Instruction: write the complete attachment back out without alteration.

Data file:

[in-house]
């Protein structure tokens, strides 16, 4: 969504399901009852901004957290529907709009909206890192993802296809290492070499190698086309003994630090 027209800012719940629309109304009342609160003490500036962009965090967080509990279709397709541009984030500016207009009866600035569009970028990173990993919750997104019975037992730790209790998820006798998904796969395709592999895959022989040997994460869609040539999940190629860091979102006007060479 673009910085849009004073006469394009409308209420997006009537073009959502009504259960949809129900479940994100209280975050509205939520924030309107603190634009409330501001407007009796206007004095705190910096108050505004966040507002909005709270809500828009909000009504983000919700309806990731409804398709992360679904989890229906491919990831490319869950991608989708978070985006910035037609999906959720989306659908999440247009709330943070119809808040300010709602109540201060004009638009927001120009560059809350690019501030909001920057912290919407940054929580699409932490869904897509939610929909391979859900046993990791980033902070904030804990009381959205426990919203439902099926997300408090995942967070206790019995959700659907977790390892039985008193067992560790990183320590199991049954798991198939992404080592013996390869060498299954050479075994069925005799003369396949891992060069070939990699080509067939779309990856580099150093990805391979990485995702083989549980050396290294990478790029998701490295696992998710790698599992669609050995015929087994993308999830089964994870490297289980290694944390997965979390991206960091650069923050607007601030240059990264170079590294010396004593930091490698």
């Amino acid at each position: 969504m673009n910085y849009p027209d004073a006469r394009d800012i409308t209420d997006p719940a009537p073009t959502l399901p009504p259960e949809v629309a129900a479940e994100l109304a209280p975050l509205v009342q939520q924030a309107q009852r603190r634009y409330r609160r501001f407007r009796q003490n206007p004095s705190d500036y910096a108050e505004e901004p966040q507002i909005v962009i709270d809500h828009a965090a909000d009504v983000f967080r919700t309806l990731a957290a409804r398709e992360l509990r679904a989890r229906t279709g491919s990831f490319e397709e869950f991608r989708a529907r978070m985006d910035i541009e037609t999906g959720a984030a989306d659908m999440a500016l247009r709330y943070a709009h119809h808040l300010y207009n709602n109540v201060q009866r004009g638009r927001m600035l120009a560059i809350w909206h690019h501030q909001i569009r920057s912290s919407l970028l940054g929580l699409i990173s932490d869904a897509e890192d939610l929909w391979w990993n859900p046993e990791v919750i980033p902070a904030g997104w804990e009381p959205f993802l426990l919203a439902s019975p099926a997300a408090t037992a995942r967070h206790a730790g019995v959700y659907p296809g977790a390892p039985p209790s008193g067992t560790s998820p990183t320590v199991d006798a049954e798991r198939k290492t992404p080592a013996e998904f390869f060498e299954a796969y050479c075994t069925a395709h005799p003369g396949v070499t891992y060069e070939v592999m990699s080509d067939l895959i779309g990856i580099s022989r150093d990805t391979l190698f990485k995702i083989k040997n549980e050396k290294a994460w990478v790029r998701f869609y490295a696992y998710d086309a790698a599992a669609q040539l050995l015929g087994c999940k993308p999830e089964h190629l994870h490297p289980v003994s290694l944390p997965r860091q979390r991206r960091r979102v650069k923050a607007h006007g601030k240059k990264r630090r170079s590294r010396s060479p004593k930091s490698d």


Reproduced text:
[in-house]
């Protein structure tokens, strides 16, 4: 969504399901009852901004957290529907709009909206890192993802296809290492070499190698086309003994630090 027209800012719940629309109304009342609160003490500036962009965090967080509990279709397709541009984030500016207009009866600035569009970028990173990993919750997104019975037992730790209790998820006798998904796969395709592999895959022989040997994460869609040539999940190629860091979102006007060479 673009910085849009004073006469394009409308209420997006009537073009959502009504259960949809129900479940994100209280975050509205939520924030309107603190634009409330501001407007009796206007004095705190910096108050505004966040507002909005709270809500828009909000009504983000919700309806990731409804398709992360679904989890229906491919990831490319869950991608989708978070985006910035037609999906959720989306659908999440247009709330943070119809808040300010709602109540201060004009638009927001120009560059809350690019501030909001920057912290919407940054929580699409932490869904897509939610929909391979859900046993990791980033902070904030804990009381959205426990919203439902099926997300408090995942967070206790019995959700659907977790390892039985008193067992560790990183320590199991049954798991198939992404080592013996390869060498299954050479075994069925005799003369396949891992060069070939990699080509067939779309990856580099150093990805391979990485995702083989549980050396290294990478790029998701490295696992998710790698599992669609050995015929087994993308999830089964994870490297289980290694944390997965979390991206960091650069923050607007601030240059990264170079590294010396004593930091490698």
């Amino acid at each position: 969504m673009n910085y849009p027209d004073a006469r394009d800012i409308t209420d997006p719940a009537p073009t959502l399901p009504p259960e949809v629309a129900a479940e994100l109304a209280p975050l509205v009342q939520q924030a309107q009852r603190r634009y409330r609160r501001f407007r009796q003490n206007p004095s705190d500036y910096a108050e505004e901004p966040q507002i909005v962009i709270d809500h828009a965090a909000d009504v983000f967080r919700t309806l990731a957290a409804r398709e992360l509990r679904a989890r229906t279709g491919s990831f490319e397709e869950f991608r989708a529907r978070m985006d910035i541009e037609t999906g959720a984030a989306d659908m999440a500016l247009r709330y943070a709009h119809h808040l300010y207009n709602n109540v201060q009866r004009g638009r927001m600035l120009a560059i809350w909206h690019h501030q909001i569009r920057s912290s919407l970028l940054g929580l699409i990173s932490d869904a897509e890192d939610l929909w391979w990993n859900p046993e990791v919750i980033p902070a904030g997104w804990e009381p959205f993802l426990l919203a439902s019975p099926a997300a408090t037992a995942r967070h206790a730790g019995v959700y659907p296809g977790a390892p039985p209790s008193g067992t560790s998820p990183t320590v199991d006798a049954e798991r198939k290492t992404p080592a013996e998904f390869f060498e299954a796969y050479c075994t069925a395709h005799p003369g396949v070499t891992y060069e070939v592999m990699s080509d067939l895959i779309g990856i580099s022989r150093d990805t391979l190698f990485k995702i083989k040997n549980e050396k290294a994460w990478v790029r998701f869609y490295a696992y998710d086309a790698a599992a669609q040539l050995l015929g087994c999940k993308p999830e089964h190629l994870h490297p289980v003994s290694l944390p997965r860091q979390r991206r960091r979102v650069k923050a607007h006007g601030k240059k990264r630090r170079s590294r010396s060479p004593k930091s490698d």